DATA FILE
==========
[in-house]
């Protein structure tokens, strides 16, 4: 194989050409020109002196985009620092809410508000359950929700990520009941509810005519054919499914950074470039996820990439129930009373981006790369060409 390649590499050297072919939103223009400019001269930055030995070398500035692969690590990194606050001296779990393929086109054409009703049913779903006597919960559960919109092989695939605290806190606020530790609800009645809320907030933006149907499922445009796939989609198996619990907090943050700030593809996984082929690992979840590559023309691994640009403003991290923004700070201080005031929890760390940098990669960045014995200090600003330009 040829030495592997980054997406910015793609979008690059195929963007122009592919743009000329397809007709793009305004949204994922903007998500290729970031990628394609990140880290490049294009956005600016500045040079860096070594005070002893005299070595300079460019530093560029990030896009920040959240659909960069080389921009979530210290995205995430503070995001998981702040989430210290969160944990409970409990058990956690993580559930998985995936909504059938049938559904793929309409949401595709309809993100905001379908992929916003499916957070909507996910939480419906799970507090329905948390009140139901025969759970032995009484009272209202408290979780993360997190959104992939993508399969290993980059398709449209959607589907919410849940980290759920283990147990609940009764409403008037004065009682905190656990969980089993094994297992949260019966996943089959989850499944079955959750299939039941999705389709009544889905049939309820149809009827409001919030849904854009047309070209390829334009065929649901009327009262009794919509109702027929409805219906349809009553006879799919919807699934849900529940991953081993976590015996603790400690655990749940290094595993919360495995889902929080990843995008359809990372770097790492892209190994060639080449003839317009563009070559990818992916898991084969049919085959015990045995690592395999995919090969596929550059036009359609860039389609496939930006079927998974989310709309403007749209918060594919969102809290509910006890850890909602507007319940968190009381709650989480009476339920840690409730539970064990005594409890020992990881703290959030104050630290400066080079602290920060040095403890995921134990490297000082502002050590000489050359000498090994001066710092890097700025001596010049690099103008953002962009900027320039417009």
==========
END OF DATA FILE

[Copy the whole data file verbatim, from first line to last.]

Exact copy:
[in-house]
């Protein structure tokens, strides 16, 4: 194989050409020109002196985009620092809410508000359950929700990520009941509810005519054919499914950074470039996820990439129930009373981006790369060409 390649590499050297072919939103223009400019001269930055030995070398500035692969690590990194606050001296779990393929086109054409009703049913779903006597919960559960919109092989695939605290806190606020530790609800009645809320907030933006149907499922445009796939989609198996619990907090943050700030593809996984082929690992979840590559023309691994640009403003991290923004700070201080005031929890760390940098990669960045014995200090600003330009 040829030495592997980054997406910015793609979008690059195929963007122009592919743009000329397809007709793009305004949204994922903007998500290729970031990628394609990140880290490049294009956005600016500045040079860096070594005070002893005299070595300079460019530093560029990030896009920040959240659909960069080389921009979530210290995205995430503070995001998981702040989430210290969160944990409970409990058990956690993580559930998985995936909504059938049938559904793929309409949401595709309809993100905001379908992929916003499916957070909507996910939480419906799970507090329905948390009140139901025969759970032995009484009272209202408290979780993360997190959104992939993508399969290993980059398709449209959607589907919410849940980290759920283990147990609940009764409403008037004065009682905190656990969980089993094994297992949260019966996943089959989850499944079955959750299939039941999705389709009544889905049939309820149809009827409001919030849904854009047309070209390829334009065929649901009327009262009794919509109702027929409805219906349809009553006879799919919807699934849900529940991953081993976590015996603790400690655990749940290094595993919360495995889902929080990843995008359809990372770097790492892209190994060639080449003839317009563009070559990818992916898991084969049919085959015990045995690592395999995919090969596929550059036009359609860039389609496939930006079927998974989310709309403007749209918060594919969102809290509910006890850890909602507007319940968190009381709650989480009476339920840690409730539970064990005594409890020992990881703290959030104050630290400066080079602290920060040095403890995921134990490297000082502002050590000489050359000498090994001066710092890097700025001596010049690099103008953002962009900027320039417009």